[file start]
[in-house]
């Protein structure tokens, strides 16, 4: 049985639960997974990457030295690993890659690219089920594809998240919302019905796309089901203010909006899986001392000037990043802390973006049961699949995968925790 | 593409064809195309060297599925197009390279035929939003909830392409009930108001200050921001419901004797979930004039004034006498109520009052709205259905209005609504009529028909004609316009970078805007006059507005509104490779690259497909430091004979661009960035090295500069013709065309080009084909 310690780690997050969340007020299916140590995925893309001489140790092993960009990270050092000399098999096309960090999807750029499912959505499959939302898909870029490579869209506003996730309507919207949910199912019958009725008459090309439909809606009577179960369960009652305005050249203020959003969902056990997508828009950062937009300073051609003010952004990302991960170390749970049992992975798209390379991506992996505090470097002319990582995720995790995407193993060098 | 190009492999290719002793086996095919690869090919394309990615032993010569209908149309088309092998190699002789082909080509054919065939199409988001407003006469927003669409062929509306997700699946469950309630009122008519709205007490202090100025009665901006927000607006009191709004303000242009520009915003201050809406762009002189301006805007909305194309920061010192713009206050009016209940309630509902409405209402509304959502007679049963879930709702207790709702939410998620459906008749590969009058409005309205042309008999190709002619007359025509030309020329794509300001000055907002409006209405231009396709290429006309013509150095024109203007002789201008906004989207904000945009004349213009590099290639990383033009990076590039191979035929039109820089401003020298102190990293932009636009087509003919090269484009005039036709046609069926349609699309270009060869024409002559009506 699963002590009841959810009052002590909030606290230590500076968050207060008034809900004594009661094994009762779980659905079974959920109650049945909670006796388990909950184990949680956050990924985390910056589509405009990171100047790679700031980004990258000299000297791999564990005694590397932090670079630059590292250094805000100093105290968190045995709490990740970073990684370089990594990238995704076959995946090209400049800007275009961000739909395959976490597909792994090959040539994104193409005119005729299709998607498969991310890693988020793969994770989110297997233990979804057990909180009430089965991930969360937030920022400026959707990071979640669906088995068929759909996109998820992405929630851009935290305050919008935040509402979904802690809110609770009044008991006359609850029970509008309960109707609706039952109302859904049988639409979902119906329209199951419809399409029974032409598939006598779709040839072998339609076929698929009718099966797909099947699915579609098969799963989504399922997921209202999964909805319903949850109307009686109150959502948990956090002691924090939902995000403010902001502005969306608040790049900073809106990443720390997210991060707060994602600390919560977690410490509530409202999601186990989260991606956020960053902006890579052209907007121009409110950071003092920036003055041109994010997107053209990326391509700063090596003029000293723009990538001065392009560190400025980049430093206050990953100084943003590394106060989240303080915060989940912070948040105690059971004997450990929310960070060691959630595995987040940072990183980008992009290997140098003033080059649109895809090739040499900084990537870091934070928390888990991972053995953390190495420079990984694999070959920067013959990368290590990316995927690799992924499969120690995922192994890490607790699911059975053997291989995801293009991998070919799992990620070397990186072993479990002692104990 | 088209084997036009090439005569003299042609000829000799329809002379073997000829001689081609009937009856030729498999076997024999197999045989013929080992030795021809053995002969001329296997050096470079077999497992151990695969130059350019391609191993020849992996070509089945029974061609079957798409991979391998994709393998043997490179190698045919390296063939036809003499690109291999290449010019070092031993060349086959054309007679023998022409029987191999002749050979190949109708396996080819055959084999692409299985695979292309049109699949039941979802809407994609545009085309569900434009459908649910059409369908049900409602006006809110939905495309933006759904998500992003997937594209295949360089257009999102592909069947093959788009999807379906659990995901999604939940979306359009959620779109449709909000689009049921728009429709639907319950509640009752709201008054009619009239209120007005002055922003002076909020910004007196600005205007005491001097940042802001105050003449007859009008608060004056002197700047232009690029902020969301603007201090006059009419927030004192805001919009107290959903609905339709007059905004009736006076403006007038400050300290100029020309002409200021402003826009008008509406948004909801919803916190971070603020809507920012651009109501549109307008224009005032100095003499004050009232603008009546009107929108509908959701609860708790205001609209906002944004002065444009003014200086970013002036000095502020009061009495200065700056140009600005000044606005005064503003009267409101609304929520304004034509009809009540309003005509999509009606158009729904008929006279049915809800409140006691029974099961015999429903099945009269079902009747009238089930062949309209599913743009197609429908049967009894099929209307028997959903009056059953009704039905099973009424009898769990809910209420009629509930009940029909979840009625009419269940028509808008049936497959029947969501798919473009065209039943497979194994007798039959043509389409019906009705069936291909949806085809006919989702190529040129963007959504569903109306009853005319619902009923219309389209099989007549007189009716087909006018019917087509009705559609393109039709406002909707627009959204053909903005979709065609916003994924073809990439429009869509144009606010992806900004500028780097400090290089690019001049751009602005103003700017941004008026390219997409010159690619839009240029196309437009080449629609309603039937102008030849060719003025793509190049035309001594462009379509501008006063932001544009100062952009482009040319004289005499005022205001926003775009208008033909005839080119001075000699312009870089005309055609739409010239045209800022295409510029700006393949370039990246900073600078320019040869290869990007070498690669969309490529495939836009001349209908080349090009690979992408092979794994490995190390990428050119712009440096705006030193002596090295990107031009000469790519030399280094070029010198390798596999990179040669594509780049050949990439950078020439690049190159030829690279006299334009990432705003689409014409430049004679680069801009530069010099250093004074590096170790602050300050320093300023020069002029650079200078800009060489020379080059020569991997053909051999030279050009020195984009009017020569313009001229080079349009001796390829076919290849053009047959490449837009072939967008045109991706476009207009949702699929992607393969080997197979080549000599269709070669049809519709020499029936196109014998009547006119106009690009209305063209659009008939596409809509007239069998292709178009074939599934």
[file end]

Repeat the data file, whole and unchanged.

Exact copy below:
[in-house]
């Protein structure tokens, strides 16, 4: 049985639960997974990457030295690993890659690219089920594809998240919302019905796309089901203010909006899986001392000037990043802390973006049961699949995968925790 | 593409064809195309060297599925197009390279035929939003909830392409009930108001200050921001419901004797979930004039004034006498109520009052709205259905209005609504009529028909004609316009970078805007006059507005509104490779690259497909430091004979661009960035090295500069013709065309080009084909 310690780690997050969340007020299916140590995925893309001489140790092993960009990270050092000399098999096309960090999807750029499912959505499959939302898909870029490579869209506003996730309507919207949910199912019958009725008459090309439909809606009577179960369960009652305005050249203020959003969902056990997508828009950062937009300073051609003010952004990302991960170390749970049992992975798209390379991506992996505090470097002319990582995720995790995407193993060098 | 190009492999290719002793086996095919690869090919394309990615032993010569209908149309088309092998190699002789082909080509054919065939199409988001407003006469927003669409062929509306997700699946469950309630009122008519709205007490202090100025009665901006927000607006009191709004303000242009520009915003201050809406762009002189301006805007909305194309920061010192713009206050009016209940309630509902409405209402509304959502007679049963879930709702207790709702939410998620459906008749590969009058409005309205042309008999190709002619007359025509030309020329794509300001000055907002409006209405231009396709290429006309013509150095024109203007002789201008906004989207904000945009004349213009590099290639990383033009990076590039191979035929039109820089401003020298102190990293932009636009087509003919090269484009005039036709046609069926349609699309270009060869024409002559009506 699963002590009841959810009052002590909030606290230590500076968050207060008034809900004594009661094994009762779980659905079974959920109650049945909670006796388990909950184990949680956050990924985390910056589509405009990171100047790679700031980004990258000299000297791999564990005694590397932090670079630059590292250094805000100093105290968190045995709490990740970073990684370089990594990238995704076959995946090209400049800007275009961000739909395959976490597909792994090959040539994104193409005119005729299709998607498969991310890693988020793969994770989110297997233990979804057990909180009430089965991930969360937030920022400026959707990071979640669906088995068929759909996109998820992405929630851009935290305050919008935040509402979904802690809110609770009044008991006359609850029970509008309960109707609706039952109302859904049988639409979902119906329209199951419809399409029974032409598939006598779709040839072998339609076929698929009718099966797909099947699915579609098969799963989504399922997921209202999964909805319903949850109307009686109150959502948990956090002691924090939902995000403010902001502005969306608040790049900073809106990443720390997210991060707060994602600390919560977690410490509530409202999601186990989260991606956020960053902006890579052209907007121009409110950071003092920036003055041109994010997107053209990326391509700063090596003029000293723009990538001065392009560190400025980049430093206050990953100084943003590394106060989240303080915060989940912070948040105690059971004997450990929310960070060691959630595995987040940072990183980008992009290997140098003033080059649109895809090739040499900084990537870091934070928390888990991972053995953390190495420079990984694999070959920067013959990368290590990316995927690799992924499969120690995922192994890490607790699911059975053997291989995801293009991998070919799992990620070397990186072993479990002692104990 | 088209084997036009090439005569003299042609000829000799329809002379073997000829001689081609009937009856030729498999076997024999197999045989013929080992030795021809053995002969001329296997050096470079077999497992151990695969130059350019391609191993020849992996070509089945029974061609079957798409991979391998994709393998043997490179190698045919390296063939036809003499690109291999290449010019070092031993060349086959054309007679023998022409029987191999002749050979190949109708396996080819055959084999692409299985695979292309049109699949039941979802809407994609545009085309569900434009459908649910059409369908049900409602006006809110939905495309933006759904998500992003997937594209295949360089257009999102592909069947093959788009999807379906659990995901999604939940979306359009959620779109449709909000689009049921728009429709639907319950509640009752709201008054009619009239209120007005002055922003002076909020910004007196600005205007005491001097940042802001105050003449007859009008608060004056002197700047232009690029902020969301603007201090006059009419927030004192805001919009107290959903609905339709007059905004009736006076403006007038400050300290100029020309002409200021402003826009008008509406948004909801919803916190971070603020809507920012651009109501549109307008224009005032100095003499004050009232603008009546009107929108509908959701609860708790205001609209906002944004002065444009003014200086970013002036000095502020009061009495200065700056140009600005000044606005005064503003009267409101609304929520304004034509009809009540309003005509999509009606158009729904008929006279049915809800409140006691029974099961015999429903099945009269079902009747009238089930062949309209599913743009197609429908049967009894099929209307028997959903009056059953009704039905099973009424009898769990809910209420009629509930009940029909979840009625009419269940028509808008049936497959029947969501798919473009065209039943497979194994007798039959043509389409019906009705069936291909949806085809006919989702190529040129963007959504569903109306009853005319619902009923219309389209099989007549007189009716087909006018019917087509009705559609393109039709406002909707627009959204053909903005979709065609916003994924073809990439429009869509144009606010992806900004500028780097400090290089690019001049751009602005103003700017941004008026390219997409010159690619839009240029196309437009080449629609309603039937102008030849060719003025793509190049035309001594462009379509501008006063932001544009100062952009482009040319004289005499005022205001926003775009208008033909005839080119001075000699312009870089005309055609739409010239045209800022295409510029700006393949370039990246900073600078320019040869290869990007070498690669969309490529495939836009001349209908080349090009690979992408092979794994490995190390990428050119712009440096705006030193002596090295990107031009000469790519030399280094070029010198390798596999990179040669594509780049050949990439950078020439690049190159030829690279006299334009990432705003689409014409430049004679680069801009530069010099250093004074590096170790602050300050320093300023020069002029650079200078800009060489020379080059020569991997053909051999030279050009020195984009009017020569313009001229080079349009001796390829076919290849053009047959490449837009072939967008045109991706476009207009949702699929992607393969080997197979080549000599269709070669049809519709020499029936196109014998009547006119106009690009209305063209659009008939596409809509007239069998292709178009074939599934």